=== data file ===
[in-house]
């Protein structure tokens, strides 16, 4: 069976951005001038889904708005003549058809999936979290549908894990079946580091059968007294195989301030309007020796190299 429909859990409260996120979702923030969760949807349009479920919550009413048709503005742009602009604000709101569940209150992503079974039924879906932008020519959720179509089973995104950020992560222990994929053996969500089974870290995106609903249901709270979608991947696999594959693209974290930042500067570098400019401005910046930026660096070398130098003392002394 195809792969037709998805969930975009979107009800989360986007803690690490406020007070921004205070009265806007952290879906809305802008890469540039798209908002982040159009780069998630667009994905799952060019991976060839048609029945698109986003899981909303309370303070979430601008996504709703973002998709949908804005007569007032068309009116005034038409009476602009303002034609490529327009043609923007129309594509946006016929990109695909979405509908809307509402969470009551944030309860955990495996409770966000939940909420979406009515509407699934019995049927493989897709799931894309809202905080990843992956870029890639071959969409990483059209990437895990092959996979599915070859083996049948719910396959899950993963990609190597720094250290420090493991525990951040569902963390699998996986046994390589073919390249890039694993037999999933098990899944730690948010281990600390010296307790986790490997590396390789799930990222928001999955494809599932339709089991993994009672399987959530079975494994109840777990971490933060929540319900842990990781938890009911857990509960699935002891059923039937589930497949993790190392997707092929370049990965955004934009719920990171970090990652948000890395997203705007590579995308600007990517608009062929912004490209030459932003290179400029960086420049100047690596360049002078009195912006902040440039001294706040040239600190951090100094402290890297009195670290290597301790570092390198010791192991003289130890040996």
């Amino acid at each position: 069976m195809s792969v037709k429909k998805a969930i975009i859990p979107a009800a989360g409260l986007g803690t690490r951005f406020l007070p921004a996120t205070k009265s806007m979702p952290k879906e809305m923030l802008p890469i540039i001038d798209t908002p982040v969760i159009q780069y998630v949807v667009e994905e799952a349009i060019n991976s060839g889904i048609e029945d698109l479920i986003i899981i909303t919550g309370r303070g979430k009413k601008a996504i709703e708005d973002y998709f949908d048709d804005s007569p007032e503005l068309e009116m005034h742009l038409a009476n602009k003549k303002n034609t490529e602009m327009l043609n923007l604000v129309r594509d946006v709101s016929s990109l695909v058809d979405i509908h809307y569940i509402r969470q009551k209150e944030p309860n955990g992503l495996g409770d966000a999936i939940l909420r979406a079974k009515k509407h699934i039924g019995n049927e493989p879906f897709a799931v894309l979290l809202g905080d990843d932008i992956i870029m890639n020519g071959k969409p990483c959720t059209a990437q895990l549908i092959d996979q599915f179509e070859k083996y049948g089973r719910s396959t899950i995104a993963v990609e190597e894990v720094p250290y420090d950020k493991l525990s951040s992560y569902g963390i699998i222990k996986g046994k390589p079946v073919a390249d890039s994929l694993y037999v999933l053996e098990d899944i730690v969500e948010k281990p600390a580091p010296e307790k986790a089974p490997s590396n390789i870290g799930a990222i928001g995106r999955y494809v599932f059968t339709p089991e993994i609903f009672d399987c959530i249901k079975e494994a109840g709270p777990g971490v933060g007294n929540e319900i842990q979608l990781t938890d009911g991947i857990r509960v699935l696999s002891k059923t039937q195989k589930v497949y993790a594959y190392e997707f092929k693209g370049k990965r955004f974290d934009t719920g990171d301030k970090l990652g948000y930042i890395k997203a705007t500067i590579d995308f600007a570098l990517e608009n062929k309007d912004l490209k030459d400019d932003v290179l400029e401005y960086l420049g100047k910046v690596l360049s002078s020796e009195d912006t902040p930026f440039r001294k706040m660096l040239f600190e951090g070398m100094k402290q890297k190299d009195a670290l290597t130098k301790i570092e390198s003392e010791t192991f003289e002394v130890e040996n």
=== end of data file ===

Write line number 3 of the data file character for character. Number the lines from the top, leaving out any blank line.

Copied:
């Amino acid at each position: 069976m195809s792969v037709k429909k998805a969930i975009i859990p979107a009800a989360g409260l986007g803690t690490r951005f406020l007070p921004a996120t205070k009265s806007m979702p952290k879906e809305m923030l802008p890469i540039i001038d798209t908002p982040v969760i159009q780069y998630v949807v667009e994905e799952a349009i060019n991976s060839g889904i048609e029945d698109l479920i986003i899981i909303t919550g309370r303070g979430k009413k601008a996504i709703e708005d973002y998709f949908d048709d804005s007569p007032e503005l068309e009116m005034h742009l038409a009476n602009k003549k303002n034609t490529e602009m327009l043609n923007l604000v129309r594509d946006v709101s016929s990109l695909v058809d979405i509908h809307y569940i509402r969470q009551k209150e944030p309860n955990g992503l495996g409770d966000a999936i939940l909420r979406a079974k009515k509407h699934i039924g019995n049927e493989p879906f897709a799931v894309l979290l809202g905080d990843d932008i992956i870029m890639n020519g071959k969409p990483c959720t059209a990437q895990l549908i092959d996979q599915f179509e070859k083996y049948g089973r719910s396959t899950i995104a993963v990609e190597e894990v720094p250290y420090d950020k493991l525990s951040s992560y569902g963390i699998i222990k996986g046994k390589p079946v073919a390249d890039s994929l694993y037999v999933l053996e098990d899944i730690v969500e948010k281990p600390a580091p010296e307790k986790a089974p490997s590396n390789i870290g799930a990222i928001g995106r999955y494809v599932f059968t339709p089991e993994i609903f009672d399987c959530i249901k079975e494994a109840g709270p777990g971490v933060g007294n929540e319900i842990q979608l990781t938890d009911g991947i857990r509960v699935l696999s002891k059923t039937q195989k589930v497949y993790a594959y190392e997707f092929k693209g370049k990965r955004f974290d934009t719920g990171d301030k970090l990652g948000y930042i890395k997203a705007t500067i590579d995308f600007a570098l990517e608009n062929k309007d912004l490209k030459d400019d932003v290179l400029e401005y960086l420049g100047k910046v690596l360049s002078s020796e009195d912006t902040p930026f440039r001294k706040m660096l040239f600190e951090g070398m100094k402290q890297k190299d009195a670290l290597t130098k301790i570092e390198s003392e010791t192991f003289e002394v130890e040996n």